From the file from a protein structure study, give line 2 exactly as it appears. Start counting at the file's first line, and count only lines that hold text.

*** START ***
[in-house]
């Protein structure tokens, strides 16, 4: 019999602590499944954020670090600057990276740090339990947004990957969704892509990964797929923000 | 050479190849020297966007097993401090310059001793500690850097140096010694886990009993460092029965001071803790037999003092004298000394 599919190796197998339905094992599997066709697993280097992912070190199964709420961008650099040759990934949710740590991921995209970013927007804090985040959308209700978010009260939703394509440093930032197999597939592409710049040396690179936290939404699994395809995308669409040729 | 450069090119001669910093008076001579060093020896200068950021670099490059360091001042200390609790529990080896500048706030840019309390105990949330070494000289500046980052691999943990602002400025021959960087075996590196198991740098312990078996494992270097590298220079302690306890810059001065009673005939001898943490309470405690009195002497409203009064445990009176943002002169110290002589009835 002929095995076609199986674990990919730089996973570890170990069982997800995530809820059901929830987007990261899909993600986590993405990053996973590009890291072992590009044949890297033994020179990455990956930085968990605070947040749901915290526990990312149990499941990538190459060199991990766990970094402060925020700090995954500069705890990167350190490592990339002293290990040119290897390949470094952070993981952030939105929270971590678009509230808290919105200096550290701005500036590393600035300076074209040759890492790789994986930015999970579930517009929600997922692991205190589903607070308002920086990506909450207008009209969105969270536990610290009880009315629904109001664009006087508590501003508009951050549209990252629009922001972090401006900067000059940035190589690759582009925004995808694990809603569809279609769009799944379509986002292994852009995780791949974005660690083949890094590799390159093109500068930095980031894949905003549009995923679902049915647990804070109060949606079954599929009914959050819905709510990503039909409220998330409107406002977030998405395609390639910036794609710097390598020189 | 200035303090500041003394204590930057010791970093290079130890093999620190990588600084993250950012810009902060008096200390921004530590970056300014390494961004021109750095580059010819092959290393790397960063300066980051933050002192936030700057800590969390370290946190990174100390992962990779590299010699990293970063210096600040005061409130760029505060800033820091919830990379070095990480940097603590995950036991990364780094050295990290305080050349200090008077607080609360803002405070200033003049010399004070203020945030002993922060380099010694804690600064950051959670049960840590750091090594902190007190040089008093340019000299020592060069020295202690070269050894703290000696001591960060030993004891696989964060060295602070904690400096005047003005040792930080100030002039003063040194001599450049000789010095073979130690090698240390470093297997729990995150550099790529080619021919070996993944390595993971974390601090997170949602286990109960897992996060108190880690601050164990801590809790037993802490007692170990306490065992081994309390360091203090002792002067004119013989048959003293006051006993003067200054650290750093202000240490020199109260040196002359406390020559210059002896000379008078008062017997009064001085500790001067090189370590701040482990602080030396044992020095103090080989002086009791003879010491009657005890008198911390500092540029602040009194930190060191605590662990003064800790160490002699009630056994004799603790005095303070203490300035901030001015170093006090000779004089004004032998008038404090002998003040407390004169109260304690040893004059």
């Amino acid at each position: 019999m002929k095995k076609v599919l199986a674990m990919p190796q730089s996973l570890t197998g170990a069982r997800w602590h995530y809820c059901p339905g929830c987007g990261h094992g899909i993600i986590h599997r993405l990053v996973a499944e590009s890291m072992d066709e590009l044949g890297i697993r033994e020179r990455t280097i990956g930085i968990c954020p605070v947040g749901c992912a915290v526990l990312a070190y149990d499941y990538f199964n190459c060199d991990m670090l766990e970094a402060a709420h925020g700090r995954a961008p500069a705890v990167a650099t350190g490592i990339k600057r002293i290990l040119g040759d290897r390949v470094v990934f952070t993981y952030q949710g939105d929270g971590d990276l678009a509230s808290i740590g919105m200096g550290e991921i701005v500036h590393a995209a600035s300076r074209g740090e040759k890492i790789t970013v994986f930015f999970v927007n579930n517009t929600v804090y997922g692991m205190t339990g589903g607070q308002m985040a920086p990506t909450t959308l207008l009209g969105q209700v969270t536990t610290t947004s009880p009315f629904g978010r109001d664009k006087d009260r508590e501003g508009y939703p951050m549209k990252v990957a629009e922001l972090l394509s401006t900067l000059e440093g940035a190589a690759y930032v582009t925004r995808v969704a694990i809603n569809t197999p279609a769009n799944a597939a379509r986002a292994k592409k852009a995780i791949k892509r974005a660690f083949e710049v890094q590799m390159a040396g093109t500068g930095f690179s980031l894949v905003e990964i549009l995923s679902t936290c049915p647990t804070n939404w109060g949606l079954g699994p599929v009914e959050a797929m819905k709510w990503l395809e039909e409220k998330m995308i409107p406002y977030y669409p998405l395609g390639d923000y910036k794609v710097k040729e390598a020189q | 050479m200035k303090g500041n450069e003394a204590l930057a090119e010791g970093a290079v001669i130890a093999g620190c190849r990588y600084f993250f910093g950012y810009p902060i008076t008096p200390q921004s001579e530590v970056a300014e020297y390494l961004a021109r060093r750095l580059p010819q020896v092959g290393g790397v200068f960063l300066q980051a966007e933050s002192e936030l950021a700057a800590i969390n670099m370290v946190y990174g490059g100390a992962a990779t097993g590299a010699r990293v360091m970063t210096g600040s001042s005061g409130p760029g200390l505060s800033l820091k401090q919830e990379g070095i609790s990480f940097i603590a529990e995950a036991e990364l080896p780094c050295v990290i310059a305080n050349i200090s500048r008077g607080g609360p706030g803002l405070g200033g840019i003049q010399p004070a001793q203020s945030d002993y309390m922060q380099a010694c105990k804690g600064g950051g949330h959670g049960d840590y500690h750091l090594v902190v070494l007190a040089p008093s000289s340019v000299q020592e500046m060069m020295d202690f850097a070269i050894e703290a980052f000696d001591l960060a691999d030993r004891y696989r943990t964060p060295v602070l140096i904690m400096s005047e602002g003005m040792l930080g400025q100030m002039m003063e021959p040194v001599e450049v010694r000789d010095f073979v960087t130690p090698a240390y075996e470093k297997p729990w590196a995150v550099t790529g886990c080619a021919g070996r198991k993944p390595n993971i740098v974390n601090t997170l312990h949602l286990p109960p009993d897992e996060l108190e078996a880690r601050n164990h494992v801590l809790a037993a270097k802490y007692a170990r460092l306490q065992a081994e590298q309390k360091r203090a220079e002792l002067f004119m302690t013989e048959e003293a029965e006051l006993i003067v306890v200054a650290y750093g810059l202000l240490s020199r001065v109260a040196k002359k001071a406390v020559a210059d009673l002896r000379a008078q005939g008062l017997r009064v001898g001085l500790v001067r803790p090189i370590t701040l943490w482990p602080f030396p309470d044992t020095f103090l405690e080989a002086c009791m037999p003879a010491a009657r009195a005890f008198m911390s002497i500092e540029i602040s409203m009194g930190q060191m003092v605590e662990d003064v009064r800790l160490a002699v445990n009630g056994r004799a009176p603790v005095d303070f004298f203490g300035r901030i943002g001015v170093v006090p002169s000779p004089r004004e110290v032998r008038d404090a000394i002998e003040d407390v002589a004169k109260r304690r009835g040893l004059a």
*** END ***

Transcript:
């Protein structure tokens, strides 16, 4: 019999602590499944954020670090600057990276740090339990947004990957969704892509990964797929923000 | 050479190849020297966007097993401090310059001793500690850097140096010694886990009993460092029965001071803790037999003092004298000394 599919190796197998339905094992599997066709697993280097992912070190199964709420961008650099040759990934949710740590991921995209970013927007804090985040959308209700978010009260939703394509440093930032197999597939592409710049040396690179936290939404699994395809995308669409040729 | 450069090119001669910093008076001579060093020896200068950021670099490059360091001042200390609790529990080896500048706030840019309390105990949330070494000289500046980052691999943990602002400025021959960087075996590196198991740098312990078996494992270097590298220079302690306890810059001065009673005939001898943490309470405690009195002497409203009064445990009176943002002169110290002589009835 002929095995076609199986674990990919730089996973570890170990069982997800995530809820059901929830987007990261899909993600986590993405990053996973590009890291072992590009044949890297033994020179990455990956930085968990605070947040749901915290526990990312149990499941990538190459060199991990766990970094402060925020700090995954500069705890990167350190490592990339002293290990040119290897390949470094952070993981952030939105929270971590678009509230808290919105200096550290701005500036590393600035300076074209040759890492790789994986930015999970579930517009929600997922692991205190589903607070308002920086990506909450207008009209969105969270536990610290009880009315629904109001664009006087508590501003508009951050549209990252629009922001972090401006900067000059940035190589690759582009925004995808694990809603569809279609769009799944379509986002292994852009995780791949974005660690083949890094590799390159093109500068930095980031894949905003549009995923679902049915647990804070109060949606079954599929009914959050819905709510990503039909409220998330409107406002977030998405395609390639910036794609710097390598020189 | 200035303090500041003394204590930057010791970093290079130890093999620190990588600084993250950012810009902060008096200390921004530590970056300014390494961004021109750095580059010819092959290393790397960063300066980051933050002192936030700057800590969390370290946190990174100390992962990779590299010699990293970063210096600040005061409130760029505060800033820091919830990379070095990480940097603590995950036991990364780094050295990290305080050349200090008077607080609360803002405070200033003049010399004070203020945030002993922060380099010694804690600064950051959670049960840590750091090594902190007190040089008093340019000299020592060069020295202690070269050894703290000696001591960060030993004891696989964060060295602070904690400096005047003005040792930080100030002039003063040194001599450049000789010095073979130690090698240390470093297997729990995150550099790529080619021919070996993944390595993971974390601090997170949602286990109960897992996060108190880690601050164990801590809790037993802490007692170990306490065992081994309390360091203090002792002067004119013989048959003293006051006993003067200054650290750093202000240490020199109260040196002359406390020559210059002896000379008078008062017997009064001085500790001067090189370590701040482990602080030396044992020095103090080989002086009791003879010491009657005890008198911390500092540029602040009194930190060191605590662990003064800790160490002699009630056994004799603790005095303070203490300035901030001015170093006090000779004089004004032998008038404090002998003040407390004169109260304690040893004059």